Russia’s bid to secure the estimated R1-trillion nuclear tender has suffered a blow – the South African government has stalled on a co-operation agreement that was supposed to be finalised last month and that the Russians apparently believed would seal the deal.
Sources in both countries speculate that Russia overplayed its hand late last year when its state-owned nuclear vendor Rosatom was well placed to build eight new reactors for South Africa.
After months of high-level lobbying and negotiations between the two countries, Russian media began to report the deal as a fait accompli. In the run-up to the Atomex Africa Forum organised by Rosatom in Johannesburg in November, the state-owned news agency RIA Novosti reported that Rosatom is “to build eight nuclear electricity units in South Africa. Formal agreements about this are to be signed … on the fringes of Atomex”.
But the agreement announced at Atomex was a rather less definitive nuclear co-operation agreement. A nuclear correspondent for another state-owned news agency, Itar-Tass, quoted Energy Minister Ben Martins as saying: “All legal procedures under Rosatom’s agreement with South Africa on co-operation in nuclear energy will be completed by February 15 next year ”. This was confirmed by a Rosatom spokesperson at the time.
It has been suggested that Rosatom embarrassed South Africa by letting the cat out of the bag about the reactor deal before the government was ready to make an announcement, and that the nuclear co-operation agreement was a way for both parties to save face while retaining Rosatom as a favoured bidder.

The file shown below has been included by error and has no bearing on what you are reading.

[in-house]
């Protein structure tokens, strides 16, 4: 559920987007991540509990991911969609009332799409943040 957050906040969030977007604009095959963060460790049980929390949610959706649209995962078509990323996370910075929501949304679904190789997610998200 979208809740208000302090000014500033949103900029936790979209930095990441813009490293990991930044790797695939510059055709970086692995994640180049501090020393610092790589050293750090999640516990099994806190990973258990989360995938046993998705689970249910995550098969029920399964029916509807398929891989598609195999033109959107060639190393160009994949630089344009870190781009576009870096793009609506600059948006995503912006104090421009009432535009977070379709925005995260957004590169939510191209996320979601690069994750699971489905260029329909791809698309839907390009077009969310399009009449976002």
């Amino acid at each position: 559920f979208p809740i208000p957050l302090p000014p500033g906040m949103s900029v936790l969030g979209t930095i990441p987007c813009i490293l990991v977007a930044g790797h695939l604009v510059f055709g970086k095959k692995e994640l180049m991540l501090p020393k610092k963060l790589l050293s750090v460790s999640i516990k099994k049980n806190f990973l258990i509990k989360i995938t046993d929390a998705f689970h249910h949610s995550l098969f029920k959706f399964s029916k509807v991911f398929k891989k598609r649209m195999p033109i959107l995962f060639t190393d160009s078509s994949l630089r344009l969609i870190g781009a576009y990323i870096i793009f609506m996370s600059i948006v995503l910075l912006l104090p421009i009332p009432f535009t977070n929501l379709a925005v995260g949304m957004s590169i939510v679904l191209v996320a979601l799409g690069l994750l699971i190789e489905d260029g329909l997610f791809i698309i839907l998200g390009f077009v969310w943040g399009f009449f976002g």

A month beforehand, Business Day reported that an unsigned draft co-operation agreement between South Africa and Russia was circulating among government officials. It reportedly contained a clause giving the Russians a veto over any other agreements South Africa might enter into with other countries – and, thereby, the upper hand.
Responding to the article at the time, Martins’s adviser Robert Nkuna downplayed the significance of the draft agreement, saying it was not final.
Responding to a question this week, Rosatom said: “The document provides the possibility of NPP [nuclear power plant] construction in South Africa based on Russian technologies.”
It did not confirm or deny the retention of the veto clause but blamed Russian journalists for “goal-setting” on nuclear timelines.
Russian media continued to suggest post-Atomex that the co-operation agreement was for reactors, and Russian officials did not contradict them then.
AmaBhungane understands that the February 15 agreement deadline has passed without an agreement being finalised. Rosatom said: “We suppose that these internal procedures [leading to finalising the agreement] in South Africa will be completed in the foreseeable future.”
A source close to the negotiations said that energy department officials have stopped answering Rosatom’s calls, which suggests that the Russians have irritated their would-be partners.
It seems there was either a misunderstanding at the time between what the Russians believed the agreement meant and what the South Africans did, or there was a genuine commitment on the part of the South Africans to hand a government-to-government contract to Russia, until it was leaked.